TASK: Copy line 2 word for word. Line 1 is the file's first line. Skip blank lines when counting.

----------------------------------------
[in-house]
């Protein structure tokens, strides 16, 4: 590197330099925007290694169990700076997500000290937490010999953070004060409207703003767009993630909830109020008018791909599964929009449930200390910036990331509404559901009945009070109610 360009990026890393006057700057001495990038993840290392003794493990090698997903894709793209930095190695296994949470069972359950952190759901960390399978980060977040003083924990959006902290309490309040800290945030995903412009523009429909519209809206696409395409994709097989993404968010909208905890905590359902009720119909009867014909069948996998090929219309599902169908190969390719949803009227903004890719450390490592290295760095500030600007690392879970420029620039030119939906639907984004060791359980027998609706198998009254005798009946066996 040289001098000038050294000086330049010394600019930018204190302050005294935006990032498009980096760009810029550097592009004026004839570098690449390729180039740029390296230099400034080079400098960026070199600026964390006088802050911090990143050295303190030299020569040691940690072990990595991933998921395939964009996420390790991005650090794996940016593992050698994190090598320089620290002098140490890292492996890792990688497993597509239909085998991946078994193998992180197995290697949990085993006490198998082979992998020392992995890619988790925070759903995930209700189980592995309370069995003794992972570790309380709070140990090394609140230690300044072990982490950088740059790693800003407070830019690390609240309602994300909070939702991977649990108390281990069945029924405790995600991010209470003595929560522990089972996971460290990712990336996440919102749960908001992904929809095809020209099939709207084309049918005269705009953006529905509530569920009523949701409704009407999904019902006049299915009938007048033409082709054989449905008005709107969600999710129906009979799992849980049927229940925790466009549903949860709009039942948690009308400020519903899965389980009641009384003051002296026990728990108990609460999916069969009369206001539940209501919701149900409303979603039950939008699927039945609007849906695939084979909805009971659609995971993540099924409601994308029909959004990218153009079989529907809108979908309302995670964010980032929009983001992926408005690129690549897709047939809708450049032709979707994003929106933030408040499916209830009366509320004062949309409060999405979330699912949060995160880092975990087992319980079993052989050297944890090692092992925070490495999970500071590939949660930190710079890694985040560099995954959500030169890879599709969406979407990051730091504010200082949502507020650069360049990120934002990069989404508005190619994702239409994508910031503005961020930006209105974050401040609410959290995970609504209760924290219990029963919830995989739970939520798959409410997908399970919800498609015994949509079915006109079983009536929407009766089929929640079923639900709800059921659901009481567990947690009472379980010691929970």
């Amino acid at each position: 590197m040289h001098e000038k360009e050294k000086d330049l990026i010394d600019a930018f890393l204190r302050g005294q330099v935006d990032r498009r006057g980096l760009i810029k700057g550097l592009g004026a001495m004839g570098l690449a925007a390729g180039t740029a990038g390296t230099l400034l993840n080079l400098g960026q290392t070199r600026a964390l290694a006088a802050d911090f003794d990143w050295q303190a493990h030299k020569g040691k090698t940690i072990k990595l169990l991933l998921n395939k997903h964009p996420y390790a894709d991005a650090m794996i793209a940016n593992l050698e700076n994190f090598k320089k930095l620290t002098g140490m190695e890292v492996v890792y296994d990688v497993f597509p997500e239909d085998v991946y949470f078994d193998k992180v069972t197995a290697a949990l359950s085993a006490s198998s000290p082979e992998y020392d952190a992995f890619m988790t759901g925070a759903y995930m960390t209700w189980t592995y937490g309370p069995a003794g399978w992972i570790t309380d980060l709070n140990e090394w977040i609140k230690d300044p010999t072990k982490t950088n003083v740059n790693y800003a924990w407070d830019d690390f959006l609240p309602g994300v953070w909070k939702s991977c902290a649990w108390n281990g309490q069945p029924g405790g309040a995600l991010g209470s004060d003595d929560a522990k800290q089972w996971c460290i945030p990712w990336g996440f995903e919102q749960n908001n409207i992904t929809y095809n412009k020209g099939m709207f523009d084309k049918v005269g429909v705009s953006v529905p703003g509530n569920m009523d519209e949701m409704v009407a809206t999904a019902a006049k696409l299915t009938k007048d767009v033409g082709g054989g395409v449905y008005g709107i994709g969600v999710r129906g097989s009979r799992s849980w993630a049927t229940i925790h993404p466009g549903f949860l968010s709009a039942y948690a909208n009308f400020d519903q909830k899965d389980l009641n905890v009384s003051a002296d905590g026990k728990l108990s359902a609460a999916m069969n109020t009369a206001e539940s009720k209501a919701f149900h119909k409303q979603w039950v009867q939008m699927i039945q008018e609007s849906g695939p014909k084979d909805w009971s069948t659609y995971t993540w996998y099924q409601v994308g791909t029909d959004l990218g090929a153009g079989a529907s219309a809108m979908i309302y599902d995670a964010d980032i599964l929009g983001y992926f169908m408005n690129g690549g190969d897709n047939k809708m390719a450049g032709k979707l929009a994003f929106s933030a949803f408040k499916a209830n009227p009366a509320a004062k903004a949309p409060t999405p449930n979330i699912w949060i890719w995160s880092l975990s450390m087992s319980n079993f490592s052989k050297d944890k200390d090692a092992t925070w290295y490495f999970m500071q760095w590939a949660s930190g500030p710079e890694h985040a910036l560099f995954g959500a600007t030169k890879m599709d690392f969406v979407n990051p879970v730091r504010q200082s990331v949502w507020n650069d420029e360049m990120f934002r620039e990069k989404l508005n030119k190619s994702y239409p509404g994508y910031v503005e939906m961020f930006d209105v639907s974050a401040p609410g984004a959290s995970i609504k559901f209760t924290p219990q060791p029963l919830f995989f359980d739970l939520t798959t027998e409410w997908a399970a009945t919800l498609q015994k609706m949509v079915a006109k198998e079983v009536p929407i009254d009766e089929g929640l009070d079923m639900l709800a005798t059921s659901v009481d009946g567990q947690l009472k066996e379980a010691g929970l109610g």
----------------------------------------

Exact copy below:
């Protein structure tokens, strides 16, 4: 590197330099925007290694169990700076997500000290937490010999953070004060409207703003767009993630909830109020008018791909599964929009449930200390910036990331509404559901009945009070109610 360009990026890393006057700057001495990038993840290392003794493990090698997903894709793209930095190695296994949470069972359950952190759901960390399978980060977040003083924990959006902290309490309040800290945030995903412009523009429909519209809206696409395409994709097989993404968010909208905890905590359902009720119909009867014909069948996998090929219309599902169908190969390719949803009227903004890719450390490592290295760095500030600007690392879970420029620039030119939906639907984004060791359980027998609706198998009254005798009946066996 040289001098000038050294000086330049010394600019930018204190302050005294935006990032498009980096760009810029550097592009004026004839570098690449390729180039740029390296230099400034080079400098960026070199600026964390006088802050911090990143050295303190030299020569040691940690072990990595991933998921395939964009996420390790991005650090794996940016593992050698994190090598320089620290002098140490890292492996890792990688497993597509239909085998991946078994193998992180197995290697949990085993006490198998082979992998020392992995890619988790925070759903995930209700189980592995309370069995003794992972570790309380709070140990090394609140230690300044072990982490950088740059790693800003407070830019690390609240309602994300909070939702991977649990108390281990069945029924405790995600991010209470003595929560522990089972996971460290990712990336996440919102749960908001992904929809095809020209099939709207084309049918005269705009953006529905509530569920009523949701409704009407999904019902006049299915009938007048033409082709054989449905008005709107969600999710129906009979799992849980049927229940925790466009549903949860709009039942948690009308400020519903899965389980009641009384003051002296026990728990108990609460999916069969009369206001539940209501919701149900409303979603039950939008699927039945609007849906695939084979909805009971659609995971993540099924409601994308029909959004990218153009079989529907809108979908309302995670964010980032929009983001992926408005690129690549897709047939809708450049032709979707994003929106933030408040499916209830009366509320004062949309409060999405979330699912949060995160880092975990087992319980079993052989050297944890090692092992925070490495999970500071590939949660930190710079890694985040560099995954959500030169890879599709969406979407990051730091504010200082949502507020650069360049990120934002990069989404508005190619994702239409994508910031503005961020930006209105974050401040609410959290995970609504209760924290219990029963919830995989739970939520798959409410997908399970919800498609015994949509079915006109079983009536929407009766089929929640079923639900709800059921659901009481567990947690009472379980010691929970």